Hillary Clinton communications director Jennifer Palmieri attempted to swat back strong accusations against the former secretary of state made by Bloomberg’s John Heilemann on Wednesday.
A day after Clinton’s testy exchange with Ed Henry over wiping all of her emails on the private server she used at the State Department, Palmieri often stuttered and stumbled through her defense of the Democratic frontrunner. A number of Democratic donors and Clinton allies have faulted the Clinton campaign’s response to the initial reports of wrongdoing, resulting in damaging coverage.
Heilemann pointed out Clinton’s assertion that the scandal would have been the same if she used a government email is not true.
"It’s also true the State Department email system was hacked by the Russians," Palmieri said.
The communications director insinuated that Clinton’s private server may have been safer to use than the government’s. She replied "not necessarily" when Heilemann alluded to the hack as a reason for concern that Clinton’s server could be even more vulnerable. The Bloomberg anchor also noted no one would know if Clinton’s server was compromised, unlike the government’s.
Palmieri asserted that Clinton and the campaign have kept the same line on classified material since March. Heilemann rebutted that they have changed their defense since classified material has been discovered to be stored on the server.
"Classified information, by definition, means that it is marked," Palmieri said.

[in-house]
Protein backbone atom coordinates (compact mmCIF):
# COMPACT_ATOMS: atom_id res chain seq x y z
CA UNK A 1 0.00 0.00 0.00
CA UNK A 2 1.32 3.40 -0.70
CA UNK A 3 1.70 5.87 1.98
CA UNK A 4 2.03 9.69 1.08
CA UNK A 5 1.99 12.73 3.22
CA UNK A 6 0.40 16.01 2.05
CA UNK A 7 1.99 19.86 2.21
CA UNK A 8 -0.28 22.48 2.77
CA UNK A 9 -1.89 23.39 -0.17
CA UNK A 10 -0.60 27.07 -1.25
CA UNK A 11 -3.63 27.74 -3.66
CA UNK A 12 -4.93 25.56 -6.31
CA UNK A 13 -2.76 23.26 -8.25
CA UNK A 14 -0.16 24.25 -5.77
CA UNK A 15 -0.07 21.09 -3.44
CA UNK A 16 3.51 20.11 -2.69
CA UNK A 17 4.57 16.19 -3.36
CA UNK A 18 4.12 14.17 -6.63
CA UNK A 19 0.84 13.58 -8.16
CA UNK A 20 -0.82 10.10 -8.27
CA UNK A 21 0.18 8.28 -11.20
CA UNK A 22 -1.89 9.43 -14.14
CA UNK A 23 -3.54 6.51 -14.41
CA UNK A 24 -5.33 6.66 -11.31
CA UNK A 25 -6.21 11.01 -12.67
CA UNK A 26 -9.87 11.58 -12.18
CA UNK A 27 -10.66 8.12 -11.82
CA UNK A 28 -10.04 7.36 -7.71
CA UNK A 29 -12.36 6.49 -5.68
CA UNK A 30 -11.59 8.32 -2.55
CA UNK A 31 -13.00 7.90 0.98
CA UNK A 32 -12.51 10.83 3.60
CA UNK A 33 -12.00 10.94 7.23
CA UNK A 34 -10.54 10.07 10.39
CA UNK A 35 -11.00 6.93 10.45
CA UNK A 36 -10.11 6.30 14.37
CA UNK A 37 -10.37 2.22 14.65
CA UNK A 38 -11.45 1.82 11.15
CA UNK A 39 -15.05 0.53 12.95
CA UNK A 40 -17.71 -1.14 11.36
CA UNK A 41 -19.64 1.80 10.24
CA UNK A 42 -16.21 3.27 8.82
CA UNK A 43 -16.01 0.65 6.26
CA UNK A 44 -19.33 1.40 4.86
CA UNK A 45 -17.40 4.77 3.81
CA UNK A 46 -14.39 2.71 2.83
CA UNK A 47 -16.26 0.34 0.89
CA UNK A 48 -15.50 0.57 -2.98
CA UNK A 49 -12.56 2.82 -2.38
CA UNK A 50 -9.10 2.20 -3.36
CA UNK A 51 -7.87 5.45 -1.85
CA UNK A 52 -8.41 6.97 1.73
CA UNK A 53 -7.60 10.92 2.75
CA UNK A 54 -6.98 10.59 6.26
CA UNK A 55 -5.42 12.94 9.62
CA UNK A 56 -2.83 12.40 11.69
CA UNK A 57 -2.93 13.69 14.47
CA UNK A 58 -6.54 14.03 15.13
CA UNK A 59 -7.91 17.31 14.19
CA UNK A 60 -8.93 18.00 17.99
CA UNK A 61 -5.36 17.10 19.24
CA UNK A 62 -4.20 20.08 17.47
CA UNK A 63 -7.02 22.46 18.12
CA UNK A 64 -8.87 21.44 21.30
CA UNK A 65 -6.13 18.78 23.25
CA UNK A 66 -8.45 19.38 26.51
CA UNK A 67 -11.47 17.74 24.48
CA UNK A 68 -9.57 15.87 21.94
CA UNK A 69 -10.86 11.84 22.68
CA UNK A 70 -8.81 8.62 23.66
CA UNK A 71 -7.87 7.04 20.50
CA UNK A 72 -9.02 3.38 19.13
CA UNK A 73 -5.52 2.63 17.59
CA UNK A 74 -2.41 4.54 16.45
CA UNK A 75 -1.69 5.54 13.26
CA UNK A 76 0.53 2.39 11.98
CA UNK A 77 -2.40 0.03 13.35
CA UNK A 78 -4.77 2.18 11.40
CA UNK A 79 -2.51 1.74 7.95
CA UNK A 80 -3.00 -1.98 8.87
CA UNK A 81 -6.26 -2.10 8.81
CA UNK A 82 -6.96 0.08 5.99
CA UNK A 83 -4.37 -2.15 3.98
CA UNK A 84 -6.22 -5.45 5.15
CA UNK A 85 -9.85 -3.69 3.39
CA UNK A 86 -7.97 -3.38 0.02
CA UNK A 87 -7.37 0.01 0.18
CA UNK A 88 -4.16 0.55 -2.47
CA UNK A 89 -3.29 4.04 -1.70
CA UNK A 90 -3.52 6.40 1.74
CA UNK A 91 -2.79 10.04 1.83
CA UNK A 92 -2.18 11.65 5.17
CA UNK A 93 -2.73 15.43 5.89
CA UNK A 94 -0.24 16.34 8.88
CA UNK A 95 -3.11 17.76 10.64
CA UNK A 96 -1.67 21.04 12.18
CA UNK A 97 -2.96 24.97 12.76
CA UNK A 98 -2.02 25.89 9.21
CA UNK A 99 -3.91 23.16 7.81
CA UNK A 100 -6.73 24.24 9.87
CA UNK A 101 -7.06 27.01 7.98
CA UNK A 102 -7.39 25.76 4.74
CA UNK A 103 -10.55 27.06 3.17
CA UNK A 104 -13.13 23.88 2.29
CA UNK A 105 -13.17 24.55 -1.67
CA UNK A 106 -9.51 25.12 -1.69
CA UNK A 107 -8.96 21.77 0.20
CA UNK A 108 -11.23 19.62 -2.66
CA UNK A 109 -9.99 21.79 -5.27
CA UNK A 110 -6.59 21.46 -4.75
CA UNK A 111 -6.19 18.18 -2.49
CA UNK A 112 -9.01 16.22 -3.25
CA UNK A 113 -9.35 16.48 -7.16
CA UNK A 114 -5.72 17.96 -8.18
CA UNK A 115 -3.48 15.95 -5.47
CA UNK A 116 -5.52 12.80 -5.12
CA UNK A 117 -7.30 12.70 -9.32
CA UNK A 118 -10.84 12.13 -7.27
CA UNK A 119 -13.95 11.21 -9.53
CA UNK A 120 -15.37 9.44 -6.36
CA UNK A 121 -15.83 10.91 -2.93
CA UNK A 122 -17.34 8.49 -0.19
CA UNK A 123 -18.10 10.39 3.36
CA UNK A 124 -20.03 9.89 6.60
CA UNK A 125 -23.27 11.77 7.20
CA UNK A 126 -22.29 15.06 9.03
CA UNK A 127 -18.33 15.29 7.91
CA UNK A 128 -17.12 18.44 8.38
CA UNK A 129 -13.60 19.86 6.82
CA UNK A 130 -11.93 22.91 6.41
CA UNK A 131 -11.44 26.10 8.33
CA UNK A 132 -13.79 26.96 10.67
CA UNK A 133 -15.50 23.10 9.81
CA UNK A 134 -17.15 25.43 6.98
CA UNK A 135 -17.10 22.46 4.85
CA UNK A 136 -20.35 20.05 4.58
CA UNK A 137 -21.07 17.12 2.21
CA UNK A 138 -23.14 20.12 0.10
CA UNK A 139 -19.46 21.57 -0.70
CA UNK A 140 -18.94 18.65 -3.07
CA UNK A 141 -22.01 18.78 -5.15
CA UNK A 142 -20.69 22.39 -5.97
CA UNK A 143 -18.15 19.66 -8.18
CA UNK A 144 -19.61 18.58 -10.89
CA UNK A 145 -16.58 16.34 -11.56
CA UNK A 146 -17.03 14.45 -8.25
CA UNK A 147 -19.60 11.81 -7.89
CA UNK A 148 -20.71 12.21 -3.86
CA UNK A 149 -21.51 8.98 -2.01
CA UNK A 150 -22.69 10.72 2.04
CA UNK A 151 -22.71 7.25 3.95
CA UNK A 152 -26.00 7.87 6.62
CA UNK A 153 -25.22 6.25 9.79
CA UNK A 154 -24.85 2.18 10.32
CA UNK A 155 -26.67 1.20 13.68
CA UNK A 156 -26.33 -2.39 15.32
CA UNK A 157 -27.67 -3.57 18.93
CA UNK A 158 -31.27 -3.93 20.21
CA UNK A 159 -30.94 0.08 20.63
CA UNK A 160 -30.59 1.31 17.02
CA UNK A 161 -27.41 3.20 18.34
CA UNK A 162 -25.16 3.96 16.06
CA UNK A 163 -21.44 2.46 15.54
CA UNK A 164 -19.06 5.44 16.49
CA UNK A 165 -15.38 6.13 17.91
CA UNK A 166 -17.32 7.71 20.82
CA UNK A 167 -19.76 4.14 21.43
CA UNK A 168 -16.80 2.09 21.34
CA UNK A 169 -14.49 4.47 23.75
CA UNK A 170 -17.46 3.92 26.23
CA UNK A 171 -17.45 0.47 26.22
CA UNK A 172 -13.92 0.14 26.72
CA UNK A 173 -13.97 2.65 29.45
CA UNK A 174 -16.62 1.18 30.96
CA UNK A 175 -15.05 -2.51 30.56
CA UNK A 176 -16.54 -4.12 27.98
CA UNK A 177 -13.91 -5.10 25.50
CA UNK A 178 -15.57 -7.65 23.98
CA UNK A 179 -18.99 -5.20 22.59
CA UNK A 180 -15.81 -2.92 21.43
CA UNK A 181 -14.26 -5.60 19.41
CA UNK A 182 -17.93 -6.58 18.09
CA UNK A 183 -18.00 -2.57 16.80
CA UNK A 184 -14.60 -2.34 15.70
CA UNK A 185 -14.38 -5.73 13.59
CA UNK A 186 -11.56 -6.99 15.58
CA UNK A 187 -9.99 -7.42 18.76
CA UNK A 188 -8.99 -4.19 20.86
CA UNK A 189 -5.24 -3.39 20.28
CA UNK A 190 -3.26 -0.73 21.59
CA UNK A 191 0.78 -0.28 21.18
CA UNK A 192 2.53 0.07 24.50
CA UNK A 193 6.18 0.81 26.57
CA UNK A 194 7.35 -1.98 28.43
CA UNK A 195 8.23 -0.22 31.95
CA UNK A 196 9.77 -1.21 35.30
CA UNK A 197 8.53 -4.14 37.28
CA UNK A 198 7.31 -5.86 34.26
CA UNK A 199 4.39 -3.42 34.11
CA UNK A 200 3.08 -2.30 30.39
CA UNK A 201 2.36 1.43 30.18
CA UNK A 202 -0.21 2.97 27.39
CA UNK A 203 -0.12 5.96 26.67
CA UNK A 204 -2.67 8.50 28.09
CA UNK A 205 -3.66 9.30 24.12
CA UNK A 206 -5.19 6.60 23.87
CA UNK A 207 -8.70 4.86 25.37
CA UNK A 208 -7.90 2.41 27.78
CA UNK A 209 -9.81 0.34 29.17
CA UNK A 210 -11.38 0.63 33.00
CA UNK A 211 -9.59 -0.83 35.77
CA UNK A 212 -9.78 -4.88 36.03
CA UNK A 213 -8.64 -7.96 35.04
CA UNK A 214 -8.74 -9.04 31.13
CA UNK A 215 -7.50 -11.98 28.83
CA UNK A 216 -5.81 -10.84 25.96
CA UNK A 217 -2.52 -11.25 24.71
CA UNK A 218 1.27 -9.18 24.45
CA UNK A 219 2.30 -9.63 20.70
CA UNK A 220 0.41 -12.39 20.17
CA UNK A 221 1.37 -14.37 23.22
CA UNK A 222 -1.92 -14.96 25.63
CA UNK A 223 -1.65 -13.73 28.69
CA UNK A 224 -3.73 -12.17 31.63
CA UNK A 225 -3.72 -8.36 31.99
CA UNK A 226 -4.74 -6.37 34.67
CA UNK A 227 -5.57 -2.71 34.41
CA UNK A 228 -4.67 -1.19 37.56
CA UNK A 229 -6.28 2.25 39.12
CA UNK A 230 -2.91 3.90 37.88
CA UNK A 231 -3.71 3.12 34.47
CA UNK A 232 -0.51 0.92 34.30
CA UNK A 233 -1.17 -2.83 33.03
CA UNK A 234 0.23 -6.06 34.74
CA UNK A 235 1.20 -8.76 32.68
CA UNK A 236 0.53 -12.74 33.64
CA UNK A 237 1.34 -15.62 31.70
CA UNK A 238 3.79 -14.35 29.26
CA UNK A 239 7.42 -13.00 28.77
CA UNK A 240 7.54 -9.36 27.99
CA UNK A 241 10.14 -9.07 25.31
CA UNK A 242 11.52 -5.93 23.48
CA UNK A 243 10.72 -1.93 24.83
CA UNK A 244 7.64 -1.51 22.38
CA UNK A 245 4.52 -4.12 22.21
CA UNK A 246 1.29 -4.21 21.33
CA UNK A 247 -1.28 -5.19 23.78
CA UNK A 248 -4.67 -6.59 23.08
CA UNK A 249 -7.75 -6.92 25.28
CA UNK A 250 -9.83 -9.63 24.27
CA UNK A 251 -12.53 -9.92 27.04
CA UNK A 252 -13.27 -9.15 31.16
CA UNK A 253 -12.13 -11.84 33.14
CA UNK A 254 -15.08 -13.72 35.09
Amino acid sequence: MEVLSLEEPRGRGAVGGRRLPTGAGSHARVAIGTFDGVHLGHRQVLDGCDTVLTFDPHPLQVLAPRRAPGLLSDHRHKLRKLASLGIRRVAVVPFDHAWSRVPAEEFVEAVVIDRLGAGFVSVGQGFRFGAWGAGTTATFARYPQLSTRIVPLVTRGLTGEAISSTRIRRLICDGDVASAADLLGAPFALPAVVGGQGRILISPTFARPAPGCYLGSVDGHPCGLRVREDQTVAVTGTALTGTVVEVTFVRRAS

Heilemann cited Attorney General Michael Mukasey’s op-ed in the Wall Street Journal, which stated government officials, especially those at the top, are responsible for the information they handle and it is their obligation to make sure they do not store it in an unsecure place.
"We’ve seen government officials convicted for handling, including David Petreaus, convicted of crimes for handling classified material that was not marked classified," Heilemann said.
Heilemann pressed Palmieri on whether Clinton understood that material she handled could have later been deemed as classified, to which the aide said she did not understand the question.
"Then you don’t write anything down ever, you know," Palmieri said.
"It is against the law to have classified material in an unauthorized location, that is the case" Heilemann said. "This would be an argument to keep your material in an authorized location."
"That would suggest you can’t speak or ever write," Palmieri said. " People need to be able to work, they need to be able to communicate."
A common talking point for the Clinton campaign has been to point to Gov. Jeb Bush and previous secretaries to deflect on their actions.
"Neither have we seen any of the emails Governor Bush decided were personal," Palmieri said when Heilemann alleged the American public will never be able to see over 30,000 emails Clinton deleted.
Heilemann pushed back that the conversation was not about Bush, and Bush never handled information about national security.
Palmieri initially said Clinton did not order anyone in her staff to wipe her server, but rather only to delete any of the emails they deemed personal in nature. However, she walked back the statement while stuttering in confusion over the technical difference between deleting emails and wiping a server.
"That’s not the question I’m asking," Heilemann said. "You are saying she did not direct anyone to do more than merely delete the emails."
Palmieri responded, "I’m saying they had them go through it, and like, they deleted the emails."